Friday October 11, 1996

     Don't blame "The Chamber." It's not its fault. Really.
     It's not its fault that it's the third recent film (after "Dead Man Walking" and "Last Dance") to focus on last-minute efforts to postpone the execution of a convicted murderer. Movie audiences may be forgiven for feeling they've walked enough last miles to compete in the Boston Marathon.
     And because everyone in Hollywood believes the Boys Town dictum that there's no such thing as a bad boy, or girl, "The Chamber" is also the third film to have its cranky death row protagonist start out as the hardest of cases only to end up, after the appropriate dose of tough love, revealing a hint of lamb underneath the lion.
     It's also not "The Chamber's" fault that it's the fifth film, the second of this calendar year, in a rapidly growing series based on John Grisham novels. The plights of idealistic but embattled young lawyers in a deeply corrupt South are becoming as horrifyingly familiar as shots of the O.J. Simpson Dream Team used to be.
     That "been there, done that, don't blame me" plea bargaining feeling "The Chamber" gives off is only part of why this turns out to be the weakest of the Grisham films to date. Flat and lackadaisical, it's the first of the five adaptations to seem embarrassed by the pulpiness of its material, which is not the best way to handle the mighty monarch of best-selling authors.
     It's ironic that this problem should arise on "The Chamber," because reviews of the book credit it as an attempt by Grisham to deal with important themes like capital punishment. But director James Foley and screenwriters William Goldman and Chris Reese (the pseudonym of a presumably disgruntled collaborator) have come up with a stilted, unconvincing movie where everything resembling emotion feels phoned-in.
     The film's protagonist is Adam Hall (Chris O'Donnell), a 26-year-old associate in a large Chicago law firm who tells partner E. Garner Goodman (Robert Prosky) that he wants to take over the defense of Sam Cayhall (Gene Hackman). Sixteen years on death row for a fatal 1967 bombing that targeted a Jewish lawyer involved in civil rights work, Cayhall is a crude, abrasive racist who never had a nice day. Goodman understandably thinks Hall's idea is a screwy one until the young man plays his ace: Cayhall is his grandfather, though they've never met.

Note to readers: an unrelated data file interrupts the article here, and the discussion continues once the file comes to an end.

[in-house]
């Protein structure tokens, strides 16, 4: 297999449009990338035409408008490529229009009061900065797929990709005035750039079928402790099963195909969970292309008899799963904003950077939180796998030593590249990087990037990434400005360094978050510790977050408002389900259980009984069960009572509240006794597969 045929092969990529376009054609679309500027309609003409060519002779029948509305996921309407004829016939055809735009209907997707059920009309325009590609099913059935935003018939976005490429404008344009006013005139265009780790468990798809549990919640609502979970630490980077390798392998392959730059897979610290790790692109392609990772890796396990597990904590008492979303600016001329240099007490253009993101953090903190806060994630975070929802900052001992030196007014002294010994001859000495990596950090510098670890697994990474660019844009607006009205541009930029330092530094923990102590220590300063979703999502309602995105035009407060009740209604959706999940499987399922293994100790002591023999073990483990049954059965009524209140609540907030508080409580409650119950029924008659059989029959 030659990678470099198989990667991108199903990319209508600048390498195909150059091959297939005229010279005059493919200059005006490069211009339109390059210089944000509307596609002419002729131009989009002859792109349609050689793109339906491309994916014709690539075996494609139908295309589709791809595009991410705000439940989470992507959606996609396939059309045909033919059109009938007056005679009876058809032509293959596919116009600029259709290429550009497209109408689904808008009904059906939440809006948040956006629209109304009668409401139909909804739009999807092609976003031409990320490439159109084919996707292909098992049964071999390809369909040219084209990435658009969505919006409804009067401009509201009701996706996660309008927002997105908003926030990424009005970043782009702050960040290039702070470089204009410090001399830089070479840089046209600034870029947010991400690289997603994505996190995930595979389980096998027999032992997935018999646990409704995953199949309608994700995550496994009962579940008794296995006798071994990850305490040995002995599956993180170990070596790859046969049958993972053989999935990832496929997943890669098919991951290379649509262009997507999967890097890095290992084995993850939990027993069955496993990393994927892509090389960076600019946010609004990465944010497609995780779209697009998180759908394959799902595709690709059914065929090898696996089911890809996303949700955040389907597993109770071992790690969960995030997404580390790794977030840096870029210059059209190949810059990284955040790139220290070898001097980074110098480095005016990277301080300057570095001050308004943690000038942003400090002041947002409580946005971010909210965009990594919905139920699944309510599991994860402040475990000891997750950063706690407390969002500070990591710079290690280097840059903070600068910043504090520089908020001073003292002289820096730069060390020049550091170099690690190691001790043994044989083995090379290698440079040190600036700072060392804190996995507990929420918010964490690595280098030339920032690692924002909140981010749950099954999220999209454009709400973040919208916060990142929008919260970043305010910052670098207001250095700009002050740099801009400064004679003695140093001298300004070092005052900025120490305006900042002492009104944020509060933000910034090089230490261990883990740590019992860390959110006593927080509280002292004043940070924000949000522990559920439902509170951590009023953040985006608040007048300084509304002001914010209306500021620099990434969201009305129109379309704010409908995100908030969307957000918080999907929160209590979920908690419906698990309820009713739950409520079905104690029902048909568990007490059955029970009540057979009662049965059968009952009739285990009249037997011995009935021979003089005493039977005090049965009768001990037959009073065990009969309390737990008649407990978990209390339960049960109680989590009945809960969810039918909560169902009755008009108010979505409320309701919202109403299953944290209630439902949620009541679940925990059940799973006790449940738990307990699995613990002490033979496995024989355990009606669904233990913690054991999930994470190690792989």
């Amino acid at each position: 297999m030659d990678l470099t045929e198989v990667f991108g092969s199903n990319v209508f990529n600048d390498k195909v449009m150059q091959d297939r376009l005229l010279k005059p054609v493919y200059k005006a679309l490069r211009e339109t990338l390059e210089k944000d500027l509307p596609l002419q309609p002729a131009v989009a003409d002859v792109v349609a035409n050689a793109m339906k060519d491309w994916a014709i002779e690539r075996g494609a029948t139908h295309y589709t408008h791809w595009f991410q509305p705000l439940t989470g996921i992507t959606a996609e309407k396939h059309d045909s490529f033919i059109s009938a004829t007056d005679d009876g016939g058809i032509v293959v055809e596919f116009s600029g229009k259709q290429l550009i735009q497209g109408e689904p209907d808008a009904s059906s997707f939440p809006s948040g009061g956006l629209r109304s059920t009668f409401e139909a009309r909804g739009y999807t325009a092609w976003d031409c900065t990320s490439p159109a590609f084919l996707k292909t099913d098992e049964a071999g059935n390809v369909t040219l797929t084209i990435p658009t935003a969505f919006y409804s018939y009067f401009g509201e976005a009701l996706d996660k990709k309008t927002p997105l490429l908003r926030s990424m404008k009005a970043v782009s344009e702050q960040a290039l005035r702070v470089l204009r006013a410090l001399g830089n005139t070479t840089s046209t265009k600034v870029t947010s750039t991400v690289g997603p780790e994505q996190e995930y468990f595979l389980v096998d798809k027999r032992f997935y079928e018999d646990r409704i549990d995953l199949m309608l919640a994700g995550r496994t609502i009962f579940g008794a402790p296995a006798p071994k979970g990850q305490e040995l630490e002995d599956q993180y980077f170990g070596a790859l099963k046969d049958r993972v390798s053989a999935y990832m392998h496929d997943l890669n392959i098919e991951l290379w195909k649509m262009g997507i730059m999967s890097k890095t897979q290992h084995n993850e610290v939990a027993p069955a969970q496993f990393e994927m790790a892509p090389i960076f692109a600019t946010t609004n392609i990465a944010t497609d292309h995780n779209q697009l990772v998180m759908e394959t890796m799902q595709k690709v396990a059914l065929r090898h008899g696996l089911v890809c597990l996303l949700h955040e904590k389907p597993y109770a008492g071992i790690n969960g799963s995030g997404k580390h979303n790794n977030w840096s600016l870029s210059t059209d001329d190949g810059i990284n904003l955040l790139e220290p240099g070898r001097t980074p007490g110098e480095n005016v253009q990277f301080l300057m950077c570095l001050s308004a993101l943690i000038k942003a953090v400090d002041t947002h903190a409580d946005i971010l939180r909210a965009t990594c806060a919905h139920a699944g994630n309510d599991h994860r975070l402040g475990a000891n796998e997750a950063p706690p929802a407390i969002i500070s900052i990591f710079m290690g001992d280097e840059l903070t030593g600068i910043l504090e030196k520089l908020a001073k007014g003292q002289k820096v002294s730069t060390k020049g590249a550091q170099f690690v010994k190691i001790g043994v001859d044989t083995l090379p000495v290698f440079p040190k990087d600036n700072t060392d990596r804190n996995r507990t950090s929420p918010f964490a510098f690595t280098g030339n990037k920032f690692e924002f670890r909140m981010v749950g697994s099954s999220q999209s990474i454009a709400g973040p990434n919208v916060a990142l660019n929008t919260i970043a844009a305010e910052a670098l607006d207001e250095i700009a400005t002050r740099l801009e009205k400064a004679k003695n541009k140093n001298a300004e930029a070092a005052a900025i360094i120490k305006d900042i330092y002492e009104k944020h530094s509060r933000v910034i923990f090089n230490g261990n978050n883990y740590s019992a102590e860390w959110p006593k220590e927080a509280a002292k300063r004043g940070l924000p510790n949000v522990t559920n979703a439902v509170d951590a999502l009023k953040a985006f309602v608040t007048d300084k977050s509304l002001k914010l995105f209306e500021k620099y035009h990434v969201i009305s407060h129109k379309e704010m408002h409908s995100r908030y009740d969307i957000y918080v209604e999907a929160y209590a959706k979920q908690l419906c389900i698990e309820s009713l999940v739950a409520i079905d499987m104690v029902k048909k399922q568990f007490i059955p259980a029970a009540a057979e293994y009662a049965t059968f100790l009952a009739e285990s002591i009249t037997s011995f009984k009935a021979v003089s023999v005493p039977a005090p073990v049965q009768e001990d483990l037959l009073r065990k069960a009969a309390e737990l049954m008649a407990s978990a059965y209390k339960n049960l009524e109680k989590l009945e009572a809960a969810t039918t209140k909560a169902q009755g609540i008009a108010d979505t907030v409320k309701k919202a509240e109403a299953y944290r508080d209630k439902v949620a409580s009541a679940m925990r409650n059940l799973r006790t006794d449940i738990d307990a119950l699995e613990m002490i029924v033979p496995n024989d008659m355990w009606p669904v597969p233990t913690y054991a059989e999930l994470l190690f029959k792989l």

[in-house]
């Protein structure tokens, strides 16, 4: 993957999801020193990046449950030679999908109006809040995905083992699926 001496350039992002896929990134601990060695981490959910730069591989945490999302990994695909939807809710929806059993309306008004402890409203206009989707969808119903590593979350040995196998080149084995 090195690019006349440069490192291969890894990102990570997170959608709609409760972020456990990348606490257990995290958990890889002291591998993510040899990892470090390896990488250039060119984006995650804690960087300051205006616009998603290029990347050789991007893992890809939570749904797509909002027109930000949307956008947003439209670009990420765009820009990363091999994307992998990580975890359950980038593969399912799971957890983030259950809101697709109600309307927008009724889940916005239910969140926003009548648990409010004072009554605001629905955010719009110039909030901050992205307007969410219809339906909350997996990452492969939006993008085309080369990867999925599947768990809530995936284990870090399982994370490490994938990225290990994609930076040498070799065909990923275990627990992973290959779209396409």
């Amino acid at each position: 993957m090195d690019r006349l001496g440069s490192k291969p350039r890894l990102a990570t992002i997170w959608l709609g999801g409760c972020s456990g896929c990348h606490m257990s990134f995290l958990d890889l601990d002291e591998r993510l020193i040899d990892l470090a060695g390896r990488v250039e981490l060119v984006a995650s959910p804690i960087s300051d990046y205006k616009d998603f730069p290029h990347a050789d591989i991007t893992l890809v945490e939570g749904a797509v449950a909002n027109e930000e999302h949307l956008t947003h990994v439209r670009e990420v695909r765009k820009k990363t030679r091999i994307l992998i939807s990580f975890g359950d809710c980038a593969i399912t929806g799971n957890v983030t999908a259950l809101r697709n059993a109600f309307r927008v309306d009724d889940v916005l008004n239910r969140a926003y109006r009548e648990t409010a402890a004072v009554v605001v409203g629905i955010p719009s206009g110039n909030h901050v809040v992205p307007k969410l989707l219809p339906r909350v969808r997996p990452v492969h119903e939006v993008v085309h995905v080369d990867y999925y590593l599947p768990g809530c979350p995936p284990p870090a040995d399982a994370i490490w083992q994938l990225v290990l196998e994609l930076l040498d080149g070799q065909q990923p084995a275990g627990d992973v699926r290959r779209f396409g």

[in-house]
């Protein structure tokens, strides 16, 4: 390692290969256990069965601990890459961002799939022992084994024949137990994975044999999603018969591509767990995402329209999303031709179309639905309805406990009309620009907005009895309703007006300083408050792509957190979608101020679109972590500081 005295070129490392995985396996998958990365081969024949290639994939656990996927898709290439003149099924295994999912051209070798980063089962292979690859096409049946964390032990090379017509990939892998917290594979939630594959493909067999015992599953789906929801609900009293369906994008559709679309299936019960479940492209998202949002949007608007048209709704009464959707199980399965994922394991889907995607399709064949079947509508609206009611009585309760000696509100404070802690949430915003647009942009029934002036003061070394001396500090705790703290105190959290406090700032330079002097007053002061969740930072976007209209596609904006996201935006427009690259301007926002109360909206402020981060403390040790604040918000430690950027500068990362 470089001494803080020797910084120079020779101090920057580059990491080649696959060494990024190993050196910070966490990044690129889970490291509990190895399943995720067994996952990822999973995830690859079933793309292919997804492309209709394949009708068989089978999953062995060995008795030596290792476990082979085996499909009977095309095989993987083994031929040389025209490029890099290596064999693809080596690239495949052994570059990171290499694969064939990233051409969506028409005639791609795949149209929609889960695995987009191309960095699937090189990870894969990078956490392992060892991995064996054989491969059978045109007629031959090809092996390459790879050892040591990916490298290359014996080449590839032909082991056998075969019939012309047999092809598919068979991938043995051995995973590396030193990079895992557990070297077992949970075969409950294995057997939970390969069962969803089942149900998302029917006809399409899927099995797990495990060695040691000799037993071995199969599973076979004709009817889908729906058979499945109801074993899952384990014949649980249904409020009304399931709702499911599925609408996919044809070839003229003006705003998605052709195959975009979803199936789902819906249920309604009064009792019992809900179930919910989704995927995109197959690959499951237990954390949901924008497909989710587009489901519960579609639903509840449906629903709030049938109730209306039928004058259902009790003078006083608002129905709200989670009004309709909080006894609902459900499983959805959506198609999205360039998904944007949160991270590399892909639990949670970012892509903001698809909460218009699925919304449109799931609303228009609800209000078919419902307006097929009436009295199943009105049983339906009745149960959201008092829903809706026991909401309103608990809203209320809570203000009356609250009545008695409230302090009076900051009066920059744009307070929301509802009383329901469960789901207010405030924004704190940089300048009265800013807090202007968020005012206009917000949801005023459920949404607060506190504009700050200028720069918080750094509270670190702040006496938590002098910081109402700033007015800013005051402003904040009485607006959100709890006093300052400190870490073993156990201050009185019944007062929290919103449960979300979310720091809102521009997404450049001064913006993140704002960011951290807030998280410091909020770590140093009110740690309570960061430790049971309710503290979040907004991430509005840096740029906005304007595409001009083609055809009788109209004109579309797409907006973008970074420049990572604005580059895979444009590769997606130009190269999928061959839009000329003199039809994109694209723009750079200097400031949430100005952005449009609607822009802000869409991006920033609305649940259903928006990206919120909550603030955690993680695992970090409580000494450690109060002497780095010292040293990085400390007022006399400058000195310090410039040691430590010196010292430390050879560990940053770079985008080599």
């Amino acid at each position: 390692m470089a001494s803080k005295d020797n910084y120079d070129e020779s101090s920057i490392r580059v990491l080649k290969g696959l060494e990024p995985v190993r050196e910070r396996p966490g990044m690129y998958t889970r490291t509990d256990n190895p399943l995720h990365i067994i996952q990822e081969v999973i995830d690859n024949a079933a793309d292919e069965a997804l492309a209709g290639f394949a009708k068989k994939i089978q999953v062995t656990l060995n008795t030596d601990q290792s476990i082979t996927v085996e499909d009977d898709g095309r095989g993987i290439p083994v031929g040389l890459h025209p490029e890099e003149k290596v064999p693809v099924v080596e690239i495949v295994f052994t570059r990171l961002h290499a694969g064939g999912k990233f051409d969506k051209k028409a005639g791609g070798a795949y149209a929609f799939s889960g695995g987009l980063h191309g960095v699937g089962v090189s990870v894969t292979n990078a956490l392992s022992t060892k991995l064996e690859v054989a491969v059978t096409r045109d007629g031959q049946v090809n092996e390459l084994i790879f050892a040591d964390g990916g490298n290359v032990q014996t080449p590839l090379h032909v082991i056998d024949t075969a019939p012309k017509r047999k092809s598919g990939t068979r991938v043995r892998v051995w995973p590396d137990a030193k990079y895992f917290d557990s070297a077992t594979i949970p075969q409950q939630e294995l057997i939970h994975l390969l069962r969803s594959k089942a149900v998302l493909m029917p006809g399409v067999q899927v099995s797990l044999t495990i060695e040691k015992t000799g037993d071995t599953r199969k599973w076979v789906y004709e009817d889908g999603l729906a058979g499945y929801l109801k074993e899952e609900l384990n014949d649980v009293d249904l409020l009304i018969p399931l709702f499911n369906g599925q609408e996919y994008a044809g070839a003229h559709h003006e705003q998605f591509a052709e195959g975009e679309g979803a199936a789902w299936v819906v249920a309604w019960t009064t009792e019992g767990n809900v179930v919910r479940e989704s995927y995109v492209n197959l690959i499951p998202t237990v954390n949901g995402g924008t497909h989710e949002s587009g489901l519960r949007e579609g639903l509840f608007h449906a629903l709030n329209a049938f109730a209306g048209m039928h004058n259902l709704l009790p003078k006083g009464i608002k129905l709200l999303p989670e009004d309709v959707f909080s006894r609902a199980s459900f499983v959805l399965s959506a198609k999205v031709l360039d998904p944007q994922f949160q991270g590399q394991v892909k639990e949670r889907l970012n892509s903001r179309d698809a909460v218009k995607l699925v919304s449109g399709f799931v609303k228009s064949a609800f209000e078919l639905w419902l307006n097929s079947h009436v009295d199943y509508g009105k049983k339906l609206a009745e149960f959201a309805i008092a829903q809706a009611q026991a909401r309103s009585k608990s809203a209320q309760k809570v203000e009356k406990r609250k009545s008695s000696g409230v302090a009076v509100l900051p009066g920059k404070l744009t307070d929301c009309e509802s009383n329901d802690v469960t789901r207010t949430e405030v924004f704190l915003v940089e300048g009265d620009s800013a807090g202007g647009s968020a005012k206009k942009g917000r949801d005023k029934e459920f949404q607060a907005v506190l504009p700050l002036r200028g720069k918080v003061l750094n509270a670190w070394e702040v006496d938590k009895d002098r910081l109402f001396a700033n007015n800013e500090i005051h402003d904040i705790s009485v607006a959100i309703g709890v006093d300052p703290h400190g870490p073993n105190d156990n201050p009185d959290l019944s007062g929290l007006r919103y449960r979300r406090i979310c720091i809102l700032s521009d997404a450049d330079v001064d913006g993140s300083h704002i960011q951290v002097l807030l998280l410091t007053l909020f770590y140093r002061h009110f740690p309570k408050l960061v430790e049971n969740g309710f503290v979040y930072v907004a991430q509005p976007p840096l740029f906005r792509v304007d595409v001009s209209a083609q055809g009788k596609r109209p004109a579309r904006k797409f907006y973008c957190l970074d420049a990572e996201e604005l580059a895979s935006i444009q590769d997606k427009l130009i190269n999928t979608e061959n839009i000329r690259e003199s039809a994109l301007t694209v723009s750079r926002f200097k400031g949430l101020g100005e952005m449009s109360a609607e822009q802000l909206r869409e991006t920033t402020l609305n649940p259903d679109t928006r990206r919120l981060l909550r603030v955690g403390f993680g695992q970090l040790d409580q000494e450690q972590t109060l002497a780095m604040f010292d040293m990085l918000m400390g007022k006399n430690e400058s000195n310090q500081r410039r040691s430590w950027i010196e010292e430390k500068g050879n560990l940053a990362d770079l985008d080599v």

Down in Mississippi, no one is particularly happy when Hall shows up. That surly grandfather, unmistakable in a red prison jumpsuit and wool watch cap, is an even fouler character than imagined. And Cayhall's daughter, Lee Bowen (Faye Dunaway), is an alcoholic socialite fearful that the truth about her father will ruin her precious social standing.
     With the off-and-on help of the legal aide ("Waiting to Exhale's" Lela Rochon) to an opportunistic governor (David Marshall Grant), Hall spends most of the movie pursuing unconvincing legal strategies. He also noses around what look to be dark secrets (are there any other kind in the South?) having to do with his grandfather's friends and associates.
     One of the problems "The Chamber" faces is the sourness that infects all its major characters. While it's acceptable for mean old Sam Cayhall to snap out sentiments like "You don't look like you could save a turkey from Thanksgiving," no one seems to have noticed that Adam Hall is even more of a mouthy jerk than his grandfather. The self-righteous arrogance that O'Donnell has chosen for his character's touchstone is a serious miscalculation.
     "The Chamber's" other actors also seem to be on their own, with not the best results. Most unfortunate is Dunaway, encouraged to go over the top and forced to hiss lines like "You understand nothing." Only former two-sport man and Nike icon Bo Jackson, of all people, makes a solid impression as a prison guard. Bo doesn't know acting yet, but he's headed in the right direction.
     Though Joel Schumacher's insistence on full-throttle manipulation in his version of Grisham's "A Time to Kill" had its own problems, no one could accuse him of allowing the material to turn dull. "The Chamber" is like a balloon that all the air has leaked out of. Maybe it wasn't magnificent before, but in its current state it is sad indeed.


The Chamber, 1996. R, for violent images and some language. Imagine Entertainment presents a Brian Grazer/Davis Entertainment production, released by Universal Pictures. Director James Foley. Producers John Davis, Brian Grazer, Ron Howard. Executive producers David Friendly, Ric Kidney, Karen Kehela. Screenplay William Goldman and Chris Reese, based on the novel by John Grisham. Cinematographer Ian Baker. Editor Mark Warner. Costumes Tracy Tynan. Music Carter Burwell. Production design David Brisbin. Art director Mark Worthington. Set decorator Lisa Fischer. Running time: 1 hour, 50 minutes. Chris O'Donnell as Adam Hall. Gene Hackman as Sam Cayhall. Faye Dunaway as Lee Bowen. Lela Rochon as Nora Stark. Robert Prosky as E. Garner Goodman. Raymond Barry as Rollie Wedge. David Marshall Grant as Governor McAllister. Bo Jackson as Sgt. Packer. Josef Sommer as Phelps Bowen.